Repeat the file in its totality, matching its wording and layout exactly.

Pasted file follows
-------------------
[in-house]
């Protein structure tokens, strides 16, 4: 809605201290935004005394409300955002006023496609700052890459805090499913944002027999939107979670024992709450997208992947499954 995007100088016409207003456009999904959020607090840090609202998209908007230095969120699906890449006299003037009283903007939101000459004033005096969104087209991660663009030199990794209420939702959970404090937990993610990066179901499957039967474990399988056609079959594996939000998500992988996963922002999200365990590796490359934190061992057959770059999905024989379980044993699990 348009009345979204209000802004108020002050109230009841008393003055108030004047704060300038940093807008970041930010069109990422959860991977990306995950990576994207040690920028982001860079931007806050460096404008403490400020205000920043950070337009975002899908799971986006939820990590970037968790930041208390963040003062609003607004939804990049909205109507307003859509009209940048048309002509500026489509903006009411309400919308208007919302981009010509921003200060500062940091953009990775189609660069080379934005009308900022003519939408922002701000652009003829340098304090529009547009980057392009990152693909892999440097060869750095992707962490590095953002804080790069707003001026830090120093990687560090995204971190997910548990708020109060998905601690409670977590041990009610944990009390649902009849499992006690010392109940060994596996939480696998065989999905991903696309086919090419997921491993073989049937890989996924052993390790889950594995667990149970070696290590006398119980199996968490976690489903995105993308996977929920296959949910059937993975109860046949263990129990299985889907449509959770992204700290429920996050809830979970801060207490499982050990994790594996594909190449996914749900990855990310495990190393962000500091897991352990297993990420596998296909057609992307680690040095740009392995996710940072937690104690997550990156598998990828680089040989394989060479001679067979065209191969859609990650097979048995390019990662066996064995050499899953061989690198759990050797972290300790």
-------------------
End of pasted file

[in-house]
């Protein structure tokens, strides 16, 4: 809605201290935004005394409300955002006023496609700052890459805090499913944002027999939107979670024992709450997208992947499954 995007100088016409207003456009999904959020607090840090609202998209908007230095969120699906890449006299003037009283903007939101000459004033005096969104087209991660663009030199990794209420939702959970404090937990993610990066179901499957039967474990399988056609079959594996939000998500992988996963922002999200365990590796490359934190061992057959770059999905024989379980044993699990 348009009345979204209000802004108020002050109230009841008393003055108030004047704060300038940093807008970041930010069109990422959860991977990306995950990576994207040690920028982001860079931007806050460096404008403490400020205000920043950070337009975002899908799971986006939820990590970037968790930041208390963040003062609003607004939804990049909205109507307003859509009209940048048309002509500026489509903006009411309400919308208007919302981009010509921003200060500062940091953009990775189609660069080379934005009308900022003519939408922002701000652009003829340098304090529009547009980057392009990152693909892999440097060869750095992707962490590095953002804080790069707003001026830090120093990687560090995204971190997910548990708020109060998905601690409670977590041990009610944990009390649902009849499992006690010392109940060994596996939480696998065989999905991903696309086919090419997921491993073989049937890989996924052993390790889950594995667990149970070696290590006398119980199996968490976690489903995105993308996977929920296959949910059937993975109860046949263990129990299985889907449509959770992204700290429920996050809830979970801060207490499982050990994790594996594909190449996914749900990855990310495990190393962000500091897991352990297993990420596998296909057609992307680690040095740009392995996710940072937690104690997550990156598998990828680089040989394989060479001679067979065209191969859609990650097979048995390019990662066996064995050499899953061989690198759990050797972290300790």